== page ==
Tailoring goals to specific individuals will allow you to upskill much more effectively. It’s important for the leadership team to make considerable efforts to align employees’ personal interests, goals, and strengths with the company’s business objectives. Doing so will ensure that employees are motivated to engage in reskilling and ensure that they are well suited to filling the skills gap in a given area. Conduct regular one-on-one meetings with each employee to discuss career goals and upskilling opportunities, as well; Fellow makes it easy for managers and their direct reports to collaborate on talking points, exchange feedback, and have engaging conversations.
5Build training programs
Building specific training programs will sometimes be necessary, depending on what kind of upskilling is required. Be open to this demand and ensure you’re collecting regular feedback from employees and management on what kinds of internal training would be most effective to meet knowledge gaps and stay current in the market.
6Offer a learning and development allowance
Offering a learning and development allowance to employees will encourage autonomy and highlight that management truly cares about the growth of their employees. Providing a healthy mix of internal and external training will ensure that employees are being exposed to an assortment of knowledge. In your one-on-one meetings with your employees, task them with selecting some internal and external training that seems interesting to them and see how you may be able to meet their personal interests and business goals simultaneously. This will maximize employees’ chances of actually enjoying their learning experience and, therefore, will increase their chances of retaining valuable information and skills they can apply on the job.
7Encourage growth mindsets
Adopting a mindset geared for learning and development ensures that you can make the most of your existing skills and continue to improve on your areas of weakness. Encouraging growth mindsets in your workforce means showing your employees that you believe their abilities and successes can improve with continued resilience, effort, and learning. Having a growth mindset is important when facing ever-changing professional demands, and when you show your employees that you believe in them, they will adopt this growth mindset as well. Characteristics of a growth mindset include believing that skills can be developed, being learning-focused, putting in the effort required to accomplish goals, persevering through challenges, welcoming feedback, and treating every mistake as an opportunity to evolve.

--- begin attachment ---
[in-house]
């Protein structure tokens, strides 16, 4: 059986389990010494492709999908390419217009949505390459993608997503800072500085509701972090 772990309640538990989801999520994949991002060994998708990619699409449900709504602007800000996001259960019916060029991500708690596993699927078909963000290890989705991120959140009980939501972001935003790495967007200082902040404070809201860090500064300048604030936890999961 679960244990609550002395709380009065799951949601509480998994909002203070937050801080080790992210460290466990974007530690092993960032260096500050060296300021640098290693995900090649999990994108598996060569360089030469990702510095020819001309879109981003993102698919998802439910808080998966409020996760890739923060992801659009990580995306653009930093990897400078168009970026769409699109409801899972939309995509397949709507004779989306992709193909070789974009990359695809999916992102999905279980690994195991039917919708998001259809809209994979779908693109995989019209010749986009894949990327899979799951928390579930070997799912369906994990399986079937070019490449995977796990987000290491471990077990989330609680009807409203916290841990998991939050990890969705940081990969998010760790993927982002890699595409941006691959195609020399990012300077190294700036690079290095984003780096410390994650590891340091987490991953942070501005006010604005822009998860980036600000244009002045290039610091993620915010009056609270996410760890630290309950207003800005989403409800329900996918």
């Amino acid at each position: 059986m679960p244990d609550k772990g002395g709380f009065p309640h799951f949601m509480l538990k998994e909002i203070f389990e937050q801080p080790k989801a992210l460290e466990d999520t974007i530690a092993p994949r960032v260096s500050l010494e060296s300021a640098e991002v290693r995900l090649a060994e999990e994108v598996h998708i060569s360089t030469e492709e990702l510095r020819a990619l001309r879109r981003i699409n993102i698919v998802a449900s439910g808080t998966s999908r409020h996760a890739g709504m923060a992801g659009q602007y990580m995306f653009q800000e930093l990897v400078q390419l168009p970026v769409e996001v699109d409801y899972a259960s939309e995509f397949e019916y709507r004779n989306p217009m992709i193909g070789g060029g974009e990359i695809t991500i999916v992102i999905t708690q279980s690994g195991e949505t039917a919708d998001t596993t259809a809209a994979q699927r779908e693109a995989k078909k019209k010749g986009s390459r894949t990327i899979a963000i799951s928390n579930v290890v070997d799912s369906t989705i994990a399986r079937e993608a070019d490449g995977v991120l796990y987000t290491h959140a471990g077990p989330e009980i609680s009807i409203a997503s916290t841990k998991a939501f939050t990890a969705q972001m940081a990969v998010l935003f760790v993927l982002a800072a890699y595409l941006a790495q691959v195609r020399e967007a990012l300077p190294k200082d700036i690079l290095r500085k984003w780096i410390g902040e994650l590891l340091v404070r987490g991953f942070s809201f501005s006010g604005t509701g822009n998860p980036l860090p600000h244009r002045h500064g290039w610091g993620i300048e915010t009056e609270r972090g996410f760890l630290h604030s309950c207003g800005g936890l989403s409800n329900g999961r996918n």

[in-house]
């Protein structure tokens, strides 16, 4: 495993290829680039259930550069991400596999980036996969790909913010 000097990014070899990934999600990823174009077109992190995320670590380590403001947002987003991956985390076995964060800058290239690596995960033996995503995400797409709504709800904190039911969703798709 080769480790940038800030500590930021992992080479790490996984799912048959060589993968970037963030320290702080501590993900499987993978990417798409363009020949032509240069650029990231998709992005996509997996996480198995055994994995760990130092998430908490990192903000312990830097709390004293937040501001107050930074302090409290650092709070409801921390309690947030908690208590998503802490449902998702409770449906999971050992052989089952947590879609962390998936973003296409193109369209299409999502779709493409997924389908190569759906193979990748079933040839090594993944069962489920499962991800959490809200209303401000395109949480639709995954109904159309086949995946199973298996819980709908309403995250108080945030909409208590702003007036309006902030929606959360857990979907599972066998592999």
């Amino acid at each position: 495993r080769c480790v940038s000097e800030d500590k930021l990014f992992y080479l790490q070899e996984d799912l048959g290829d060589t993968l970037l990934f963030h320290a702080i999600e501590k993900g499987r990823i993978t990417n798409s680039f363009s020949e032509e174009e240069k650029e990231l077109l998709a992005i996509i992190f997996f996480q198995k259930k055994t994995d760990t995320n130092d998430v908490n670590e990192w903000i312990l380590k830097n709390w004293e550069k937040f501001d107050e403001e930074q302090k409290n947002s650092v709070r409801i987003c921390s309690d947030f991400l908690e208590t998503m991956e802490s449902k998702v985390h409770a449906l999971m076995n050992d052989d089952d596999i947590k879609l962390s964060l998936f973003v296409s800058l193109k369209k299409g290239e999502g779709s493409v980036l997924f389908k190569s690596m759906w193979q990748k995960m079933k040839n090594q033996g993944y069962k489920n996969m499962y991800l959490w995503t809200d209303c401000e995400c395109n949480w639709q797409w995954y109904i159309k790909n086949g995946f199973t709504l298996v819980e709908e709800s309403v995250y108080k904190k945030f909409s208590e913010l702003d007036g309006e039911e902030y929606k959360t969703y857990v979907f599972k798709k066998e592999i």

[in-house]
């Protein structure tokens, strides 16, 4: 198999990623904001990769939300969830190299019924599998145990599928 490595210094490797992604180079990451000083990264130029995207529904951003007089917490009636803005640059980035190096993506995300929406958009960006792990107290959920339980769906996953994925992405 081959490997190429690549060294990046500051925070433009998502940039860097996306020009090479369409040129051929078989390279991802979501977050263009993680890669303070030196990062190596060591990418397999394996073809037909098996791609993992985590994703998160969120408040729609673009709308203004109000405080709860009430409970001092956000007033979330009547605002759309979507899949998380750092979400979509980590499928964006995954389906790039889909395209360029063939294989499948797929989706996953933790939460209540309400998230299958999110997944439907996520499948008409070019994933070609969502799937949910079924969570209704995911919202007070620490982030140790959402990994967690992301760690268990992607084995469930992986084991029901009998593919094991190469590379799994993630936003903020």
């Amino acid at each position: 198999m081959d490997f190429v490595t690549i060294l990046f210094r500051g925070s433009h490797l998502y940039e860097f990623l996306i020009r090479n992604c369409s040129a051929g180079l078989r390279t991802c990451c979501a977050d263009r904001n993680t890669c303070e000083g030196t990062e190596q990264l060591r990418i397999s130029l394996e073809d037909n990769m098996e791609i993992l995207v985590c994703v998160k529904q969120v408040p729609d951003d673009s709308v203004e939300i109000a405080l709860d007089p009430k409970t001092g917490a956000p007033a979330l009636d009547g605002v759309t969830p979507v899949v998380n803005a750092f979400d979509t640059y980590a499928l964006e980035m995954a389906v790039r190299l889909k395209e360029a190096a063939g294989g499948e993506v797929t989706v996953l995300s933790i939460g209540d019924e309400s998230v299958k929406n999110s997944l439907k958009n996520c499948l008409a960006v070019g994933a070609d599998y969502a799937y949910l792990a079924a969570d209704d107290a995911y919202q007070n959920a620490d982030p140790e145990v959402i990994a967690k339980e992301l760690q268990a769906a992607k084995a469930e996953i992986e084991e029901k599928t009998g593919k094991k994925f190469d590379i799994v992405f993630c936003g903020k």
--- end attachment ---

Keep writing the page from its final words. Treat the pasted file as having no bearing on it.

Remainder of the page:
Having a mentor is often effective in helping employees upskill, wherever necessary. A mentor will support employees, provide valuable feedback and advice, and help your employees determine and reach their goals. This mentorship can be a key relationship in many employees’ lives and an ongoing positive experience that will likely impact your decisions and career path quite significantly. In episode 46 of Fellow’s Supermanagers podcast with David Hoang, Product Design Director at Webflow, he shares:
“Your mentor doesn’t have to be one person, you can have mentors who help you navigate certain things.”
If you’ve been wondering what upskilling is, hopefully this article has been helpful in explaining how to facilitate continuous learning through further developing your employees’ existing skills to address any apparent gaps. Be sure to send this article along to a friend or a colleague if you or anyone you know is interested in leveraging and upskilling their workforce!